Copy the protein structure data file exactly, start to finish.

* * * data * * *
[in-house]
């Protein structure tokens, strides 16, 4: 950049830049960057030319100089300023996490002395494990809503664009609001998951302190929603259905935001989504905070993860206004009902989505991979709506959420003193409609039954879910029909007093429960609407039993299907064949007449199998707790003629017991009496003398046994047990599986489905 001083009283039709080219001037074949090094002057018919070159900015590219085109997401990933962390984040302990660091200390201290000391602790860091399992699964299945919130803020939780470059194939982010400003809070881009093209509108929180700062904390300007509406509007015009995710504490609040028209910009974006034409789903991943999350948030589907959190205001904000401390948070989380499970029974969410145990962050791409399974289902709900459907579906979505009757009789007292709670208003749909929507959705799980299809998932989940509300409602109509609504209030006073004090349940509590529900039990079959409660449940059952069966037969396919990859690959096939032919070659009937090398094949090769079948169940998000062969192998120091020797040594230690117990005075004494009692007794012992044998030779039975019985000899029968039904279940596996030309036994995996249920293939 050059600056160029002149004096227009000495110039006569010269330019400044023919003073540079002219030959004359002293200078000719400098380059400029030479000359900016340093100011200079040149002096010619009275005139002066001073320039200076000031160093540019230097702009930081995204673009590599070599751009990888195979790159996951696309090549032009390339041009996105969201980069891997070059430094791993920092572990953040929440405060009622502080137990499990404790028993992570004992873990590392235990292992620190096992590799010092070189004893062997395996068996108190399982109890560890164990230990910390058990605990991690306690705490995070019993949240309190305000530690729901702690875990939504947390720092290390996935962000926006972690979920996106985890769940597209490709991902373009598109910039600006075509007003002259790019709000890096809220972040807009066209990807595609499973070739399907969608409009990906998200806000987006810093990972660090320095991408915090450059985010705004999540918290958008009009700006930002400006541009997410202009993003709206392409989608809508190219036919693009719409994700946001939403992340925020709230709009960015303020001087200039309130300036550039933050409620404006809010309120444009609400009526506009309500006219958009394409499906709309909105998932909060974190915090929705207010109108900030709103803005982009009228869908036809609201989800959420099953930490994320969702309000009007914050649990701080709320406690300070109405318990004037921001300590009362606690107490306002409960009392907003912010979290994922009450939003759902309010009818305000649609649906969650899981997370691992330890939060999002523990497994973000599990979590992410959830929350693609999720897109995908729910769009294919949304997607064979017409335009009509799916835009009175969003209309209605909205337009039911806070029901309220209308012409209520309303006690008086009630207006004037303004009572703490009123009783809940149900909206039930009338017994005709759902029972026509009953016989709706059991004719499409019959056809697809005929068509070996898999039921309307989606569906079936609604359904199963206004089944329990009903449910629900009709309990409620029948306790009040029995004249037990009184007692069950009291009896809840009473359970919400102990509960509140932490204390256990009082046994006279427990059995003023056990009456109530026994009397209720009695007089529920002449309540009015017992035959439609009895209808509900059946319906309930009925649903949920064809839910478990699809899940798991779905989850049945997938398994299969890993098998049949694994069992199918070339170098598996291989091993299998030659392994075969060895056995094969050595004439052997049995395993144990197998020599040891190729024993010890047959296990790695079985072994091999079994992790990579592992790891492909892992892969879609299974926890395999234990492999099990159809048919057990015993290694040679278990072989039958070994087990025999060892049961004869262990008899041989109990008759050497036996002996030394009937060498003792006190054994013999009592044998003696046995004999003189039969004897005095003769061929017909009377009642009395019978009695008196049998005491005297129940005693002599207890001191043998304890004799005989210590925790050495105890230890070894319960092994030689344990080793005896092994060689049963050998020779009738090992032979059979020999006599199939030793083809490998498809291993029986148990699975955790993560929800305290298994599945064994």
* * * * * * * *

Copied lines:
[in-house]
């Protein structure tokens, strides 16, 4: 950049830049960057030319100089300023996490002395494990809503664009609001998951302190929603259905935001989504905070993860206004009902989505991979709506959420003193409609039954879910029909007093429960609407039993299907064949007449199998707790003629017991009496003398046994047990599986489905 001083009283039709080219001037074949090094002057018919070159900015590219085109997401990933962390984040302990660091200390201290000391602790860091399992699964299945919130803020939780470059194939982010400003809070881009093209509108929180700062904390300007509406509007015009995710504490609040028209910009974006034409789903991943999350948030589907959190205001904000401390948070989380499970029974969410145990962050791409399974289902709900459907579906979505009757009789007292709670208003749909929507959705799980299809998932989940509300409602109509609504209030006073004090349940509590529900039990079959409660449940059952069966037969396919990859690959096939032919070659009937090398094949090769079948169940998000062969192998120091020797040594230690117990005075004494009692007794012992044998030779039975019985000899029968039904279940596996030309036994995996249920293939 050059600056160029002149004096227009000495110039006569010269330019400044023919003073540079002219030959004359002293200078000719400098380059400029030479000359900016340093100011200079040149002096010619009275005139002066001073320039200076000031160093540019230097702009930081995204673009590599070599751009990888195979790159996951696309090549032009390339041009996105969201980069891997070059430094791993920092572990953040929440405060009622502080137990499990404790028993992570004992873990590392235990292992620190096992590799010092070189004893062997395996068996108190399982109890560890164990230990910390058990605990991690306690705490995070019993949240309190305000530690729901702690875990939504947390720092290390996935962000926006972690979920996106985890769940597209490709991902373009598109910039600006075509007003002259790019709000890096809220972040807009066209990807595609499973070739399907969608409009990906998200806000987006810093990972660090320095991408915090450059985010705004999540918290958008009009700006930002400006541009997410202009993003709206392409989608809508190219036919693009719409994700946001939403992340925020709230709009960015303020001087200039309130300036550039933050409620404006809010309120444009609400009526506009309500006219958009394409499906709309909105998932909060974190915090929705207010109108900030709103803005982009009228869908036809609201989800959420099953930490994320969702309000009007914050649990701080709320406690300070109405318990004037921001300590009362606690107490306002409960009392907003912010979290994922009450939003759902309010009818305000649609649906969650899981997370691992330890939060999002523990497994973000599990979590992410959830929350693609999720897109995908729910769009294919949304997607064979017409335009009509799916835009009175969003209309209605909205337009039911806070029901309220209308012409209520309303006690008086009630207006004037303004009572703490009123009783809940149900909206039930009338017994005709759902029972026509009953016989709706059991004719499409019959056809697809005929068509070996898999039921309307989606569906079936609604359904199963206004089944329990009903449910629900009709309990409620029948306790009040029995004249037990009184007692069950009291009896809840009473359970919400102990509960509140932490204390256990009082046994006279427990059995003023056990009456109530026994009397209720009695007089529920002449309540009015017992035959439609009895209808509900059946319906309930009925649903949920064809839910478990699809899940798991779905989850049945997938398994299969890993098998049949694994069992199918070339170098598996291989091993299998030659392994075969060895056995094969050595004439052997049995395993144990197998020599040891190729024993010890047959296990790695079985072994091999079994992790990579592992790891492909892992892969879609299974926890395999234990492999099990159809048919057990015993290694040679278990072989039958070994087990025999060892049961004869262990008899041989109990008759050497036996002996030394009937060498003792006190054994013999009592044998003696046995004999003189039969004897005095003769061929017909009377009642009395019978009695008196049998005491005297129940005693002599207890001191043998304890004799005989210590925790050495105890230890070894319960092994030689344990080793005896092994060689049963050998020779009738090992032979059979020999006599199939030793083809490998498809291993029986148990699975955790993560929800305290298994599945064994």